Obama made appearances throughout South Florida later in the day, leaving a trail of traffic and political rallying in his wake.
As early voting officially kick starts in Florida next week, Obama is certainly trying to get the call out to participate, and making his case on which candidates will continue to follow his values and vision along the way.
RISE NEWS is a grassroots journalism news organization that is working to change the way young people become informed and engaged in the world. You can write for us.Post Views: 795
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By Setareh Baig
10 years ago today, Kanye West went on live television and told the world that George Bush doesn’t care about black people.
On September 2, 2005, four days after Hurricane Katrina devastated New Orleans and the nation, in front of 8.5 million viewers, his sentiment reflected the frustrations of the American people in response to the failure of the federal government to provide aid to the thousands of victims of the category 5 hurricane.
“I hate the way they portray us in the media,” West said during the Concert For Hurricane Relief, NBC’s live broadcast to aid victims. “If you see a black family it says they’re looting, if you see a white family, it says they’re looking for food.”
At the time, the show’s producers and viewers dubbed the moment as controversial television. Today, it is considered one of the most iconic moments in television history.
Looking back ten years later, we can see how the rest of West’s speech was equally controversial to the George Bush line, as he criticized the Iraq war and acknowledged the disparity in the way media treats black victims and white victims.
Ten years later, #Bushdid911 broke barriers of conspiracy theory status to becoming a widespread Internet movement and joke in its own right. As the topic of police brutality and the killing of black people at the hands of the state have been brought to the forefront of political discussion, West’s ideas on the unfair media portrayal of black people are increasingly relevant today.
“We realize that a lot of people that could help right now are at war fighting another way—they’ve given them permission to go down and shoot us,” West said in 2005.
West’s veracity in that moment has become a casual topic in the realm of pop culture as well. Two nights ago at the MTV Video Music Awards, West announced he’s running for president in 2020. Jokes aside about the delivery of his speech, West’s raw emotions have cascaded into a cultural movement for a younger generation to fight to be heard.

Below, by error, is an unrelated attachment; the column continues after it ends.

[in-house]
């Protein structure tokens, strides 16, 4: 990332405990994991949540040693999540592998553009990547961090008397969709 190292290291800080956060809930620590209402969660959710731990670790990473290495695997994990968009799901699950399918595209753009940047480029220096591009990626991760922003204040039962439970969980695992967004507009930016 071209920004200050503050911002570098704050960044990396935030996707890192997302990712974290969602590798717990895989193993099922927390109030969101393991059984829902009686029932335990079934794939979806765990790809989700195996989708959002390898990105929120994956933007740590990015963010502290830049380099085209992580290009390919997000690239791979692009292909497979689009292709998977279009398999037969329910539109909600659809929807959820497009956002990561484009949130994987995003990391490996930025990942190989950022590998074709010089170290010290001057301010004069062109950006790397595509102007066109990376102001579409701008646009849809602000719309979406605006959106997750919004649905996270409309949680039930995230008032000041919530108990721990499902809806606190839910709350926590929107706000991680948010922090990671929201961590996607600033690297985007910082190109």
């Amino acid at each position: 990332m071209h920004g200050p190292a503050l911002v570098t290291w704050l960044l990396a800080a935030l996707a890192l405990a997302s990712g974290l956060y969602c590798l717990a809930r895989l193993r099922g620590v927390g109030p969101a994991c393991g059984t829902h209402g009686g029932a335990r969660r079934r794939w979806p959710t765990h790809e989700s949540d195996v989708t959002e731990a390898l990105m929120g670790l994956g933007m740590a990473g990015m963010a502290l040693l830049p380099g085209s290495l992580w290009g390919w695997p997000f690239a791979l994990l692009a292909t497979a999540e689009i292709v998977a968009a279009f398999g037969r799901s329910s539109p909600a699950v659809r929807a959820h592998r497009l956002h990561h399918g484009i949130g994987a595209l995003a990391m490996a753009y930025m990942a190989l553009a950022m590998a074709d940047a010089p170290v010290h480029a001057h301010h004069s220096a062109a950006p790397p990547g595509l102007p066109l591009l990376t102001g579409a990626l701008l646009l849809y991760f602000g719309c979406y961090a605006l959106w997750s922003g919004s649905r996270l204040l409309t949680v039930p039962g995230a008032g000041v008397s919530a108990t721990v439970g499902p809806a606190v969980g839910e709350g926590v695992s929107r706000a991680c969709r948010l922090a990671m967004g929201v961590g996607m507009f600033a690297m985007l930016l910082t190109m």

“This is a new mentality. We’re not gonna control our kids with brands. We not gonna teach low self-esteem and hate to our kids,” West said at the VMA’s. “We gonna teach our kids that they can be something. We gonna teach our kids that they can stand up for theyself! We gonna teach our kids to believe in themselves!”
While West isn’t necessarily a master of delivery in these unplanned and sincere moments, maybe he doesn’t have to be, as long as we take a step back and listen.
What do you think about Kanye West’s role in American political discourse? Tell us in the comments below.Post Views: 1,400
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By Staff Report
Glenn Beck is one weird dude.
If you don’t already know that, then you best spend a few minutes Googling before continuing to read this.
Despite his weirdness, which often masquerades as bizarre conspiracy theory worship, Beck has been pretty consistent in his principled opposition to Donald Trump as the Republican nominee for President.
Beck, who had been a strong supporter of Texas Sen. Ted Cruz in the GOP primary has since turned on Cruz due to the his shocking decision to announce that he would fall in line and vote for Trump.
But it is now in the aftermath of mass GOP defections from the Trump train after the release of a 2005 videotape that shows Trump using sexist language that actively condones sexual assault, that Beck has really started to feel the heat from Conservatives.
Breitbart is roasting him due to a statement he posted on his Facebook page that pretty clearly says that the election of Hillary Clinton would be an acceptable alternative to the ushering in of President Trump.
Yes, this is the same guy that once did this on national tv.
We can’t believe it either.
Anyway, here is Beck’s full post he made to Facebook that has Trumpers up in arms:
“Every person, each of us must decide what is a bridge too far.
Mike Lee has obviously reached that point, where the moral compromise his party is asking him to make is simply beyond what is acceptable.
It is not acceptable to ask a moral, dignified man to cast his vote to help elect an immoral man who is absent decency or dignity.
If the consequence of standing against Trump and for principles is indeed the election of Hillary Clinton, so be it. At least it is a moral, ethical choice.
If she is elected, the world does not end…. Once elected, Hillary can be fought. Her tactics are blatant and juvenile, and battling her by means of political and procedural maneuvering or through the media , through public marches and online articles, all of that will be moral, worthy of man of principal.
Her nominees can be blocked, her proposed laws voted down.
The alternative does not offer a moral person the same opportunity. If one helps to elect an immoral man to the highest office, then one is merely validating his immorality, lewdness, and depravity.
But it’s OK, at least it is not her! Right??
Lee’s call for Trump to step down and withdraw from the race is respectful to him and to the process.
Trump stepping down does not guarantee a Clinton win, but it does guarantee that the Republican party still stands for something, still allows its members to maintain thier own self respect and that it still has a future.”
Somebody give Beck a round of applause.
RISE NEWS is a grassroots journalism news organization that is working to change the way young people become informed and engaged in the world. You can write for us.
Cover Photo Credit: Gage Skidmore/ Flickr (CC By 2.0)Post Views: 636